During the second month, like a kid, I started to walk properly in Shanghai. I reached out to any contacts, whether it was a first, second, or third degree contact who was living or visiting Shanghai. I began to explore Shanghai's expansive restaurant life; eating with these contacts and other friends I made through random events I had attended, like kick-boxing classes. I branched out to other areas of the city outside of my dormitory's back street in Hongkou district. I also traveled to Beijing, Xian, and various places in Zhejiang province to experience other areas of China.

In the third month, China saw me gain traction and begin to speed-walk in this eastern-western cultural concoction of a city. I started to know bits and pieces of the Shanghai metro map like the back of my hand, especially the route to and from my internship as well as all of the above ground landmarks associated with that subway ride. My self-imposed curfew became later and later due to hours-long meals with friends followed by happy hours at various bars with breath-taking views of the city, or unique attributes that deemed them a must-see. I also traveled to Hongkong, Macau, Guangzhou, and Zhuhai during this time. Although the trip was fun, not speaking Mandarin and being restricted by my study-abroad program's rigid schedule exposed my yearning to be back in Shanghai.

The fourth and final month saw me fall head-over-heels in love with the city of Shanghai. I can now run in this city of lights. Almost every night, I was out exploring parts of Shanghai with friends; taking new routes to known destinations, eating at new restaurants, and meeting new people. A friend, Amberle, and I actually made a pact, that after graduation from our respective universities, we MUST come back to Shanghai to work and live. And, I even started to see someone living in Shanghai, which gave me insight into relationships in Shanghai, while exposing me to a different area of Shanghai I had not previous explored. I also traveled with a friend to Hainan, an island province in southern China and found myself understanding more about native Chinese people and culture.

I currently have equal parts Shanghainese/Chinese friends and expat friends. In exploring the city with both groups, I know what it's like to live in Shanghai, both as a native, and as an expat. I have the unique characteristics of a Chinese-American, but within the last two weeks, four Chinese people have actually asked me for directions to a destination or street, and cab drivers stopped immediately asking what country I was from when I entered the cab. In fact, one cab driver didn't even know that the Shanghai University of Finance and Economics had a campus for foreign students, so when I instructed him to go to my campus, he gave me an incredulous look, asked why, and asked if I had a boyfriend at my campus. Also during this month, a friend and colleague of mine, Katie, came to visit for the last week of my program. While showing her around some of my favorite parts of the city, she said she noticed that I walked and talked as if Shanghai was my city. And in a way, she is right. I can see myself living in Shanghai, at least for one-to-two years, but we shall see.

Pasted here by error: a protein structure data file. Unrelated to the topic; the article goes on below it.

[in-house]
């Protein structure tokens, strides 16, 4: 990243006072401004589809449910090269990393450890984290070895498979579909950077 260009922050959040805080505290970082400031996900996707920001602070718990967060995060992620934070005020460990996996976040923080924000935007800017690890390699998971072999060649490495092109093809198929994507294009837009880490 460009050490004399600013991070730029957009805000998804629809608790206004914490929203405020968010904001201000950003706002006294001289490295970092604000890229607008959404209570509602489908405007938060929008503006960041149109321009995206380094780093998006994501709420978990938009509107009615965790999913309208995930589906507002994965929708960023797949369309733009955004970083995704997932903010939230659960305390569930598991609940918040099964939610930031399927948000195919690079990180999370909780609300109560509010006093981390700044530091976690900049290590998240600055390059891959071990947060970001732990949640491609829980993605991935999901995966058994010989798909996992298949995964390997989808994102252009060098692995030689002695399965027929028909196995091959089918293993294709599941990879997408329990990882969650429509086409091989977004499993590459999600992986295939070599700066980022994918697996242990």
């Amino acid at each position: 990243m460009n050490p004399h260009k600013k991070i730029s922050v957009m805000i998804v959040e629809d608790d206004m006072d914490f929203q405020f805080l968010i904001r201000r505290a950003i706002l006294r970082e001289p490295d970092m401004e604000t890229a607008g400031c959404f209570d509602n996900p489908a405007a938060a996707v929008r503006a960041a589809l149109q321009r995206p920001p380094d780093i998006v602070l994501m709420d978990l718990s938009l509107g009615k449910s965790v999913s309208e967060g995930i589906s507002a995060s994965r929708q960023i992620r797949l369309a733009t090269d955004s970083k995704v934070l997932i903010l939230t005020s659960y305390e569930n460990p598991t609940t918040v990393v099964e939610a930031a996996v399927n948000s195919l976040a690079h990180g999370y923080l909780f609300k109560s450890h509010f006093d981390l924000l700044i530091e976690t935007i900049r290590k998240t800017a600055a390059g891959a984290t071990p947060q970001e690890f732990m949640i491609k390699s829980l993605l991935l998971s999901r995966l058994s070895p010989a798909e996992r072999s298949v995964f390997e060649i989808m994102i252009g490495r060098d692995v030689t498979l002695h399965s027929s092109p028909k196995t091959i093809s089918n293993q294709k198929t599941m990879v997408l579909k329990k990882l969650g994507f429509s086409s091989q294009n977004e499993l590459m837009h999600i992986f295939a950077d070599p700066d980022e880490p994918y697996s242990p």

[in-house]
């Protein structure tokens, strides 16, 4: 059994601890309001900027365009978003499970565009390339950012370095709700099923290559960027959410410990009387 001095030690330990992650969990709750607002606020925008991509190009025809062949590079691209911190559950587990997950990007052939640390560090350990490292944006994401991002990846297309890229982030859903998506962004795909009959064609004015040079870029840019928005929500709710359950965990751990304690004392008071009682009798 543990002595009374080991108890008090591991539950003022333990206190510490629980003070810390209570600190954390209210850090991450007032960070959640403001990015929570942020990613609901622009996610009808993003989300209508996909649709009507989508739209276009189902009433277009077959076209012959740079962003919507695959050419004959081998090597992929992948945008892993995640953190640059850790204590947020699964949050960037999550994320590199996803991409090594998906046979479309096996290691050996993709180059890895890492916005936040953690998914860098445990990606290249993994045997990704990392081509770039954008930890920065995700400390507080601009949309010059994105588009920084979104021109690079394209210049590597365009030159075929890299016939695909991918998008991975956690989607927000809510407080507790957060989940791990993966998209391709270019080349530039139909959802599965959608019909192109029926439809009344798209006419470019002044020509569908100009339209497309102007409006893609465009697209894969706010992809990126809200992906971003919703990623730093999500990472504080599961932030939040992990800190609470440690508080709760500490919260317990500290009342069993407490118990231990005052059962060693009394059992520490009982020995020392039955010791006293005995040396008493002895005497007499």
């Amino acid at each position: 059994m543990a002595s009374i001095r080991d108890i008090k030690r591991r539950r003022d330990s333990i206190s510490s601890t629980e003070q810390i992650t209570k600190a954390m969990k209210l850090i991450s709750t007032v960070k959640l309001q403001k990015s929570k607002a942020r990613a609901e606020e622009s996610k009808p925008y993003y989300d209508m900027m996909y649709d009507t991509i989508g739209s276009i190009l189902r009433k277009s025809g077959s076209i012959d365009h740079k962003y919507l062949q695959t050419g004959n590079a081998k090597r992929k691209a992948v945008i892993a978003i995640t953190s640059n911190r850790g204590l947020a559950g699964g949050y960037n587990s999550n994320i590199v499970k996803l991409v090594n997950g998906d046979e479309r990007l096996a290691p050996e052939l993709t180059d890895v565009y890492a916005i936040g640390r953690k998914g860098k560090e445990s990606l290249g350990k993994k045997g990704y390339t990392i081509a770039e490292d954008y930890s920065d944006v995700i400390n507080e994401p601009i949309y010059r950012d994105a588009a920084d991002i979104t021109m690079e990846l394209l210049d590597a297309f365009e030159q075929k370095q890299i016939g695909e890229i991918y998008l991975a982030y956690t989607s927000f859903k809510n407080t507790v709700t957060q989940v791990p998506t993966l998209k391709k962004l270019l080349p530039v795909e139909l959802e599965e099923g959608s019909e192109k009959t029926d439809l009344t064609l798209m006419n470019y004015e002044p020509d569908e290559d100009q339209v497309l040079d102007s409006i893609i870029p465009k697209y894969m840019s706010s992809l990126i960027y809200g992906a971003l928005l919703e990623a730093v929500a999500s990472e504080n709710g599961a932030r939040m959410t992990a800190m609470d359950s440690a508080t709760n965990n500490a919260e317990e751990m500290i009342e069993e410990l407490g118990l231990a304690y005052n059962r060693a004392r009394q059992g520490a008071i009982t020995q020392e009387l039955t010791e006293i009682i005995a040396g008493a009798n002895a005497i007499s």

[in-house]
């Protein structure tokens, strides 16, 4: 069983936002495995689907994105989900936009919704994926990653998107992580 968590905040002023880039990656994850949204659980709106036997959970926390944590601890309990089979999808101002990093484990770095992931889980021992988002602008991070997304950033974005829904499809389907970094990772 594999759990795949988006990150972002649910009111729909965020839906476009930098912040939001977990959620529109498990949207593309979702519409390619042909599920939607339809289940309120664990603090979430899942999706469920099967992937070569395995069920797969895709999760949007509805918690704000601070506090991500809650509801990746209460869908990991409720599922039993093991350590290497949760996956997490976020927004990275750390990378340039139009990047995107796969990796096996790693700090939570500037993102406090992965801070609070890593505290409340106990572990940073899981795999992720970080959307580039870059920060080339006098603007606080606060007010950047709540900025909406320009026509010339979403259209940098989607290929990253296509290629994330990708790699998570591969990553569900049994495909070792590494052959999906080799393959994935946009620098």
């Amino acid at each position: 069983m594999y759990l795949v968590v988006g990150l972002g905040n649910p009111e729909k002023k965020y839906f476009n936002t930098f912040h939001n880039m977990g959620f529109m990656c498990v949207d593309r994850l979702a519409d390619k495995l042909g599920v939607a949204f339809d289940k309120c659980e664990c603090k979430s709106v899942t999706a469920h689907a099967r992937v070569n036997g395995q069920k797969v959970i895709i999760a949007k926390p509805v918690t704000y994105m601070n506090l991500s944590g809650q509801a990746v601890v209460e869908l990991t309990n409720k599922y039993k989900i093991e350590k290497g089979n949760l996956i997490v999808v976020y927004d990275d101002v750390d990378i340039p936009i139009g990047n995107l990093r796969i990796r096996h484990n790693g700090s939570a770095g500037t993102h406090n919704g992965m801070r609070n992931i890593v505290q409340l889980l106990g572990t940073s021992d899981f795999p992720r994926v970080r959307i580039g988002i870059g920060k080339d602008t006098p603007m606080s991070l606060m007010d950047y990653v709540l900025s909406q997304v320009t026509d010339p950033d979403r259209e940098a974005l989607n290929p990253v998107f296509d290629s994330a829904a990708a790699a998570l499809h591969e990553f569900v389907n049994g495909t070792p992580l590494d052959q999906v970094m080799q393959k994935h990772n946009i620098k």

I know my parents won't like hearing this, but honestly, outside of seeing friends again, and hugging my parents and brothers, I could have stayed in Shanghai indefinitely. Many times, after visiting a place, people say they would like to go back. I don't have that luxury when speaking about Shanghai; I cannot just come back and visit, I must come back and live. The only question is when.

Studying abroad allowed me to grow academically as I became conversationally fluent in Mandarin; socially as I made new friends; culturally as I learned more about my Chinese culture and heritage; and personally, because it had never crossed my mind that I could come to love living and working in a developing country. As I stated before, if you had asked me two years ago where I would be studying abroad, I probably would have said somewhere in Europe, never thinking of returning to my motherland. But through the unique study abroad Mount Holyoke program with the Alliance for Global Education, I found myself in Shanghai for the semester and falling in love with the city, and more intrigued by the country. I have left Shanghai with the feeling of leaving a close friend; I can't wait to see it again!

Shanghai, this is not a "goodbye," but a "see you later." I will be back! So hopefully, see you in a year or two! Love, Allyson, or Zhaoyuchang

By Allyson Chew, Mount Holyoke College